Eduard has made a LOOK instrument panel for this kit that is a real knockout and really adds to the look of the cockpit when finished.

    • Thanks Tom @tcinla

      I picked up a Yahu panel for this one.

      After reading your reply about the Eduard “LOOK” series in the reviews I posted on the Yahu panels, I went over to their website and checked things out. The “Look” panel is very impressive. The nice thing is that it comes with a seat harness too. Had I known about them earlier I might have opted to go that route.

      But the majority of the IP’s offered in this line are for Eduard kits. Hopefully they will expand out to other makers in the future as they really do look nice.

      I ended up getting a seat harness for this Revell kit at the same time I purchased the Yahu IP. It’s supposed to be a “cloth” type harness and it takes some assembly.

      As far as the decals, I opted to build up Major preddy’s “Cripes a Mighty” 3rd. I know it’s been done a blue million times, but it’s my favorite and I wanted to go with this set. They come with a fantastic book from Eagle Cals. All of the research has been done so it was a “no brainer”…….

      This is the Mustang version I’ll be doing with this Revell kit. The decal sheet has several options for various models of the Mustang, so I will be using the left overs on other builds.

      Thanks again for the comments.

      • Cripes ‘A Mighty III is perfect! If you want to do it the day he scored 4, in August, the upper D-Day stripes were gone and the fuselage stripes came up even with the top edge of the arms of the national insignia.

        • I agree it is a perfect choice. The booklet that comes with the decals has a picture showing the Major sitting on the edge of the cockpit and holding up 4 fingers. It is also shown on the front cover. I’m guessing this was the day you mentioned.

          The caption in the book has it listed somewhere between 21 and 28 July 1944. Did he score two sets of 4 on different occasions ?? Just curious…….. now I’ll have to go and do some more research, which is actually just as much fun as the building part.

          The picture also shows the fuselage stripes stopping just at the lower edge of the national insignia.

          Thanks again.

  4. I bought this kit at when it first came out at my lhs for $26! It builds fast and looks great for a fraction of the cost of the Tamiya opus, which I also have. The only drawback I found was the lack of color schemes and decals for the early ‘Stang. I’ll post an article of my build shortly, I really liked this kit!

    • Hello Juan, @jebenite1

      When these first came out they were quite a bargain, as were the rest of the planes that were released by Revell during this era. You got a lot for your money.

      I still don’t have any of the 1/32 scale Tamiya kits. I would eventually like to have a Corsair and a Mustang, but the cost is the main reason why I don’t. There are not too many options out there for decals on this early version. There was a guy who mastered a new replacement resin tail for these so if you got one it would open up your options.

      Please post up your Mustang !!! I’d love to see it, and I have a strange feeling I’m not the only one here that thinks this………………. 🙂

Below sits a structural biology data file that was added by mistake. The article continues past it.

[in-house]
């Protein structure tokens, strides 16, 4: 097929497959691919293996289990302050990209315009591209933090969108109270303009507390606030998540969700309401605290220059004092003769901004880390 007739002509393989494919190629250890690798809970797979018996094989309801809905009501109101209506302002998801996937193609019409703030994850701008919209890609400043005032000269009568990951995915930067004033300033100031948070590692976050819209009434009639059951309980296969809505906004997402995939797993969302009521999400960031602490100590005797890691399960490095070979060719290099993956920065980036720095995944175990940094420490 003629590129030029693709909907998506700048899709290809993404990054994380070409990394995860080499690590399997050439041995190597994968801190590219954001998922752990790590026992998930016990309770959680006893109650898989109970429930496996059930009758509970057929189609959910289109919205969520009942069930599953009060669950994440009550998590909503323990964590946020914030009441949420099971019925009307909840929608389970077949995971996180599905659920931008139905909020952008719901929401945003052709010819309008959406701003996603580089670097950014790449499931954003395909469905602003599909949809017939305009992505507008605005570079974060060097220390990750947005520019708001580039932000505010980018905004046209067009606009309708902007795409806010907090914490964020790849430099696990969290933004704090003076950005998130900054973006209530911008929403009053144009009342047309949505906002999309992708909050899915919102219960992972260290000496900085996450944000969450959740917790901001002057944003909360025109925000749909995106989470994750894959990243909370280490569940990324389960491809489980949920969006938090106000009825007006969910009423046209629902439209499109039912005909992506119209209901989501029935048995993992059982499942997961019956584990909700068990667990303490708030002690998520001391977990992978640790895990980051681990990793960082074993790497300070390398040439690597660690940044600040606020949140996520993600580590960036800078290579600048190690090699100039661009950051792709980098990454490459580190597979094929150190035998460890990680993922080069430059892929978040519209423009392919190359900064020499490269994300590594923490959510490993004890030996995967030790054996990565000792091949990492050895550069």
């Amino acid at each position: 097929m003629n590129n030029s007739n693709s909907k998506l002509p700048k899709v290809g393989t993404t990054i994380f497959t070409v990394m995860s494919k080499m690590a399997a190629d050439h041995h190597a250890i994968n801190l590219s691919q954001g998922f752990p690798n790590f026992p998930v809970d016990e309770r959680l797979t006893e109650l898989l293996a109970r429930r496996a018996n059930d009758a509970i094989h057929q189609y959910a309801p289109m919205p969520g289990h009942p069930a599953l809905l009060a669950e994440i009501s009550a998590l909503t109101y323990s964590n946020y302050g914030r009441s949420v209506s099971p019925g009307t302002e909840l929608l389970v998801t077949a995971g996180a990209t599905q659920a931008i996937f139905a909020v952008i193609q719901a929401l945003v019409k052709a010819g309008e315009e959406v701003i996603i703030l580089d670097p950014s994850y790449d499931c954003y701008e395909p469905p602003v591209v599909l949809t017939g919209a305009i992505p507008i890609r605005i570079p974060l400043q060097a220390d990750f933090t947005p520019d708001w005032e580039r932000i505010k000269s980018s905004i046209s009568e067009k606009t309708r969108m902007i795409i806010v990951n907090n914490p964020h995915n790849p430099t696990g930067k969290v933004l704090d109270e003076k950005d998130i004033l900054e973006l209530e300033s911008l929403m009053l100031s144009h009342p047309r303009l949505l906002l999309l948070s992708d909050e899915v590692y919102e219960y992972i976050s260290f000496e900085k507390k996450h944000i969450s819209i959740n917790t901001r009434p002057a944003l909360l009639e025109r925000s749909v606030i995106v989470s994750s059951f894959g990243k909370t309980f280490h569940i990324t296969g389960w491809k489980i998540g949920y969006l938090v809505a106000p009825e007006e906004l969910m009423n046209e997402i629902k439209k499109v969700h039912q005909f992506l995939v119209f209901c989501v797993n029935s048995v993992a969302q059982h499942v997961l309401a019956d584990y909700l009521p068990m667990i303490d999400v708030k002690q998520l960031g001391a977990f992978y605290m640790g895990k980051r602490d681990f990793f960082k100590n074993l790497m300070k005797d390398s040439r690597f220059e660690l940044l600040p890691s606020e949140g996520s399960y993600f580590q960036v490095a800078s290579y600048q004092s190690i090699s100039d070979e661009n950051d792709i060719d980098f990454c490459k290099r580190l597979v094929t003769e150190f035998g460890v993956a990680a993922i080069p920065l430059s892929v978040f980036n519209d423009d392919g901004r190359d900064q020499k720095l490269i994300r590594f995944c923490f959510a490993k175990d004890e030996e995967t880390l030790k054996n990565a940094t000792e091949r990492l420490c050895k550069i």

I’m looking forward to building this one……………

  5. Nice review buddy. And Juan Benitez I’m shocked, shocked that you build such large scale kits.

  6. The guys at club who have built it, have liked it, and say that if you want a ‘buttoned up’ P-51 in 1/32 this is a great kit – no need to go for the Tamiya – unless you want all the additional bells and whistles.

    • Thanks David, @davem
      I am hoping that it turns out to be as good as the reports I have heard from others about it. I will be finding out very soon………. 🙂

      I have an older Hasegawa P-51D with some other resin bits for it to bring it up to speed. I may go all out on that one, but for this Revell kit, I’m keeping the additions to a minimum. Thanks for the comments and I’ll keep you posted.

  7. Hi Louis. Great review.

    We can pick this kit up for $35 delivery included in the U.K. so I may have to push the button on this kit. Wasn’t really looking for a Pony but at this price and not knowing if it’ll be available much longer, we’ll…

    Your reviews are very cleverly laid out; mixing the text and photos in a way that’s very pleasing and easy to read. Looking forward to seeing the sprues. The Revell 1/32 kits are beauties; the Ju88 is a dream, the Arado too, and the Fw190.

    Thanks for taking the time to set this all out, there’s so many companies out there vying for our hard earned dough – reviews like this make it easier to connect what’s available to your modeling style.

    Cheers, Louis.

  8. Oh…’liked’.

  9. Hello David @dirtylittlefokker

    Thanks for the compliments. I plan on posting Part 2 very soon, so please stay tuned for this article in the headlines section.

    I have been very pleased with the recent releases from Revell over the past 5 years or so. They were all fine examples of the larger 1/32 scale. Hopefully things will turn around for us here in the US with Revell, and we will be able to get them again in the future. Right now they are extremely hard to locate………….and getting expensive.

    Such a shame.

    I would personally grab one while you can. Damn the torpedoes man !!!!

    Always good to hear from you. Take care my friend.

  10. I bought one of these as soon as they were available, although they arrived in the US several months after the posted release date. Glad I bought one when I did! I’m looking forward to building it; still on the fence about the Tamiya kit.